A photo of the #talkingbodies2015 plenary session can be found courtesy of Emma Hutson below.
The Leyden Gallery will be hosting an evening event on Thursday 24th July from 18:30 - 21:00, inviting people who have joined in the Twitter #eroticcensorship debate to continue that discussion in a more intimate setting with a glass of wine and under the watchful eyes of "Ms Ruby May, Standing".
Leena McCall, the artist will be present and is keen to thank people who have supported her during this anti-censorship campaign, that resulted in her painting being re-hung at the Leyden Gallery.
Due to space limitations, the Gallery has asked that people RSVP by emailing email@example.com
Further details can be found on the Leyden Gallery website.
Leena McCall is pleased to announce, a work of art that was removed from the Society of Women Artists’ 153rd annual exhibition at the Mall Galleries, is to be exhibited at The Leyden Gallery, London.
The painting “Ms Ruby May, Standing’ was selected by the Society for Women Artists (SWA) for their 153rd annual exhibition and subsequently removed by the Mall Gallery for being deemed ‘too pornographic and disgusting’.Read More
I have received a number of contacts since starting the #eroticcensorship debate. Here is a beautiful and poignant letter from Ms Louise-Kate Allum. I wanted to share her words with a wider audience. Thank you Louise!
Subject: Ms Ruby May, Standing
Message: I am writing to express my gratitude to you for painting 'Ms Ruby May, Standing'.
It is the most poignant and empowering work I can recall ever seeing.
The effect this powerful painting has had on me is nothing short of inspiring and I have fallen in love with both the execution and important statement it makes.
I consider myself to be a strong, sexual and independent woman, free of any concern of how I am regarded through male eyes. I am blown away by your perfect representation of the true force of female sexuality.
To encapsulate, beauty, grace and strength on a canvas the way you have has invoked a very deep sense of female pride within me.
Thank you again for creating such an important work and for aiding the deeply necessary transition in society for women to be confident and own their sexuality; to know their sexual worth is within themselves and not through the eyes of others. We are women. We are sexual. We will not be ashamed. We are proud. We are Ms.Ruby May.
Let the galleries resist this message that society is so threatened by as we are moving forward and they only serve to prove how media forms would rather exploit the female form than allow us to embrace our own.
We will prevail, they will not take our power - it's ours to give and we will not give it.
Thank you on behalf of women everywhere.
Where words fail, art is heard.
It opens up a number of questions:
1. Why did the Mall Galleries not simply have the painting moved to a less prominent spot in the gallery?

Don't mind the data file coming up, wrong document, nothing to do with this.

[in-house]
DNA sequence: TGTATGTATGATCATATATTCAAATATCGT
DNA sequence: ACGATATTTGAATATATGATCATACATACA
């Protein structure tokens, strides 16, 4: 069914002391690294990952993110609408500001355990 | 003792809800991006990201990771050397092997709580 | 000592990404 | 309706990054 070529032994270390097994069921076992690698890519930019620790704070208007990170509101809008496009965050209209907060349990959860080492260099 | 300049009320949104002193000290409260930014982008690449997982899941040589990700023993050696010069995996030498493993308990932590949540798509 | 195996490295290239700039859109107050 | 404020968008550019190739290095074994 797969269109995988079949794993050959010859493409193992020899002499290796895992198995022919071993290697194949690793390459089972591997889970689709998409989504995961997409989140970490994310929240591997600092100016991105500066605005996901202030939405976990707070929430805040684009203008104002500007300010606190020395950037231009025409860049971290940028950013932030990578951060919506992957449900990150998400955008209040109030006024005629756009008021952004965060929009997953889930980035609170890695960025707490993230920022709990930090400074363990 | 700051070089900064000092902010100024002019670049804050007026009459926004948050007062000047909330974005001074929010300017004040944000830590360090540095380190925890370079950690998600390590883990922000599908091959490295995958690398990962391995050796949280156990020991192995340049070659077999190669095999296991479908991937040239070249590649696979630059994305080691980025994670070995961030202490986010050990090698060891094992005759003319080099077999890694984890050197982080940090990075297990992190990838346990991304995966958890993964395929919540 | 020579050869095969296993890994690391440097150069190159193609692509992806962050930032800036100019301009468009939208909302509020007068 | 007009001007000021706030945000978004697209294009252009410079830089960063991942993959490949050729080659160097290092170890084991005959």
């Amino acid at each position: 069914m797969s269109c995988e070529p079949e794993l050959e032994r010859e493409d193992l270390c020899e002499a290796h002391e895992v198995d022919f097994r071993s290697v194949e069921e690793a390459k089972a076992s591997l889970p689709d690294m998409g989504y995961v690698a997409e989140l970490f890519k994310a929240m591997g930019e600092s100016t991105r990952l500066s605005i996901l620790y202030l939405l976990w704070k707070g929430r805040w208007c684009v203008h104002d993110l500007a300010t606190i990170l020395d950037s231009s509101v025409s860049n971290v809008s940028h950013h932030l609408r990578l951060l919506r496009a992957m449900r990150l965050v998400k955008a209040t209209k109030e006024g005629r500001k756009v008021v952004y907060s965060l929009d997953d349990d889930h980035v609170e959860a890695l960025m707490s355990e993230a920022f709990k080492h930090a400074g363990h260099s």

2. Why is it ok to replace "Portrait of Ms Ruby May, standing" with a nude by another artist?
3. What is it about the painting that is seen as a threat to children/vulnerable adults?
4. Would the Society for Women Artists like to respond to this press release?
Please join the debate on Facebook and Twitter #eroticcensorship @mallgalleries @SWAInfo @msmccall
MALL GALLERIES STATEMENT
RE: PAINTING BY LEENA MCCALL
· The painting by Leena McCall was hung in an exhibition organised, selected and funded by the Society of Women Artists, who havehired the Mall Galleries (run by the Federation of British Artists) for their annual exhibition.
· The Mall Galleries played no part in its selection or hanging.
· As an educational arts charity, the Federation has a responsibility to its Trustees and to the children and vulnerable adults who use its Galleries and Learning Centre. After a number of complaints regarding the depiction of the subject and taking account of its location en route for children to our Learning Centre, we requested the painting was removed. The Society of Women Artists made no objection and replaced it with another painting, also depicting a female nude.
Mall Galleries / Federation of British Artists
A work of art by London and Berlin based visual artist Leena McCall has been removed from The Mall Gallery, London for being deemed ‘too pornographic and disgusting’. The painting was selected by the Society for Women Artists (SWA) for their 153rd annual exhibition.Read More
I attended the SWA Private View today at the Mall Galleries. Here's a little snapshot of the painting in situ. Show runs until 5th July.
My 'Portrait of Ms Ruby May, standing' has been selected for show at the Mall Galleries in London for the 153rd Society for Women Artists annual exhibition. Details of the exhibition and private view are listed below.
Society for Women Artists (SWA) - 153rd Annual Exhibition
26th June - 5th July (10am - 5pm daily)
at the Mall Galleries in London, The Mall, London SW1